Enter the Popchip, which is a potato that is neither baked nor fried but popped, as in popcorn or rice cake.

The popchip comes closest in taste and texture to potato chips. With only 3 grams of fat and 240 milligrams of salt in a 100-calorie single-serve bag—that’s 17 chips—it’s a smart snack when you’re looking for a small indulgence. This snack is available in a variety of flavors— barbecue, salt and pepper, cheddar cheese and sour cream and onion.

Recently the chips have become available in the Pittsburgh area at local Target stores. Not near a Target? You can order the 100-calorie bags from Amazon.com.

Dr. Madelyn H. Fernstrom, Ph.D., C.N.S., is the founder and director of UPMC’s Weight Management Center. She is the diet and nutrition editor for NBC’s “Today Show” and is the author of The Runner’s Diet. Also, visit “Health Journal with Dr. Madelyn Fernstrom,” a health and wellness blog at iVillage.com.


 Top Docs Q+A

We asked Dr. James Wilberger, chairman of the department of neurosurgery at Allegheny General Hospital:

Q: I spend hours each day working at a desk. What can I do during and after the workday to relieve tension in my back, shoulders and neck?

A: Tension in the back, shoulders and neck may be caused by maintaining one body position for long periods of time. It is important to change positions at regular intervals by simply standing or sitting for one to two minutes or by taking a short walk around the office.

Make sure your computer monitor is at eye level and the keyboard is in a comfortable working position to avoid undue stress on the neck and shoulders. Sit in a chair with good back support to avoid excess stress on the lower back.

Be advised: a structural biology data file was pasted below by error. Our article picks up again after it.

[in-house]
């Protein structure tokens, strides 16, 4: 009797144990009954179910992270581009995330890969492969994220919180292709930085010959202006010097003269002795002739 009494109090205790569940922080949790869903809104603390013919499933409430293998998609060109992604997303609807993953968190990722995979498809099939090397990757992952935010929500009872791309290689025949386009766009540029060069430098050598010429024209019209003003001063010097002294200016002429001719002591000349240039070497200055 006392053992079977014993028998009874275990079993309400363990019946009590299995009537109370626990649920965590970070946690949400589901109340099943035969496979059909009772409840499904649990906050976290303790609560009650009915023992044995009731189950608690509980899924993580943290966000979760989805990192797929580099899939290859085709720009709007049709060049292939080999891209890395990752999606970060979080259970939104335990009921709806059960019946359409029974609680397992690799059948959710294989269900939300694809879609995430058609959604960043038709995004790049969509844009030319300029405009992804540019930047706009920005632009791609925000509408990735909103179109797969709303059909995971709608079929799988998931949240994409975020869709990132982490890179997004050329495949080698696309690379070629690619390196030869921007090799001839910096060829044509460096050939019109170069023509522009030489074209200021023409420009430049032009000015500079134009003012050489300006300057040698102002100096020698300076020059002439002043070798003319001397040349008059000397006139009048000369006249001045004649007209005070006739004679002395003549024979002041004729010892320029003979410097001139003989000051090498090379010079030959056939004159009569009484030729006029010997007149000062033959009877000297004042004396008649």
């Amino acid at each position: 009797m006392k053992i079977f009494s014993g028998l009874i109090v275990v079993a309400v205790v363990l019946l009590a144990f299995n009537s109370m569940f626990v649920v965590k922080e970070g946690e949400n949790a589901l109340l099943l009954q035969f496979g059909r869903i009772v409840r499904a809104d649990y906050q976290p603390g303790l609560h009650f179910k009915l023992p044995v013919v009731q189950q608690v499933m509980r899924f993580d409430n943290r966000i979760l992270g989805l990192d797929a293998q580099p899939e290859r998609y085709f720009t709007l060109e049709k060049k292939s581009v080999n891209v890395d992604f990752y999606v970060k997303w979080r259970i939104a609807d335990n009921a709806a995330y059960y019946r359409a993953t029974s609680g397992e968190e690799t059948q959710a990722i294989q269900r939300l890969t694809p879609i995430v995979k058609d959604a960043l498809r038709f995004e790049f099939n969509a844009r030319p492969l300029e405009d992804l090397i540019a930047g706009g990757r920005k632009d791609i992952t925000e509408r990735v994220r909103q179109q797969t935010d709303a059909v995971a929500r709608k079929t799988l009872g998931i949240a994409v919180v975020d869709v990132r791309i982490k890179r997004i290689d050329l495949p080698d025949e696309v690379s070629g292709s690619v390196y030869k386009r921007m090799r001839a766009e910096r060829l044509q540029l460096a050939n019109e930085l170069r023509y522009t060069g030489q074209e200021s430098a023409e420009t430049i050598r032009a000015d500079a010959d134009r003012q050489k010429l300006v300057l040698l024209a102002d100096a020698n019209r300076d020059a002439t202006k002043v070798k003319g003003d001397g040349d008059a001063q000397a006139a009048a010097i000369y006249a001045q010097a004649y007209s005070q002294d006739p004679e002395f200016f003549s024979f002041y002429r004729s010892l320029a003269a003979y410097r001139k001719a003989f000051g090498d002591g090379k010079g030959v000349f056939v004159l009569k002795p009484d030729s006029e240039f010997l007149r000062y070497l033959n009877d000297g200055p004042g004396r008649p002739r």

Some specific movements or postures, many of which are based on yoga principles, may help release tension. One is simply shrugging the shoulders 15 to 20 times in two or three intervals each day.

For the neck, alternate rotations from right to left and flex chin to chest for five seconds, 10 to 12 times several times a day.

For the lower back, similar side-to-side and forward bending motions reduce muscle tightness and tension.

It is important to maintain a reasonable level of physical activity for back and neck health. Aerobic activities—brisk walking, jogging, bicycling or exercising on a treadmill or an elliptical—are the best ways to maintain overall health and well-being. Specifically for the back, it is important to maintain a healthy weight and to pay attention to the mechanics of lifting.

Most tension-related spine problems are short-lasting and can be relieved using the techniques previously described or by taking over-the-counter anti-inflammatory medications. If significant discomfort persists or there are symptoms affecting an arm or leg, seek medical attention.

For more on Pittsburgh’s Top Doctors, visit pittsburghmagazine.com/Top Doctors.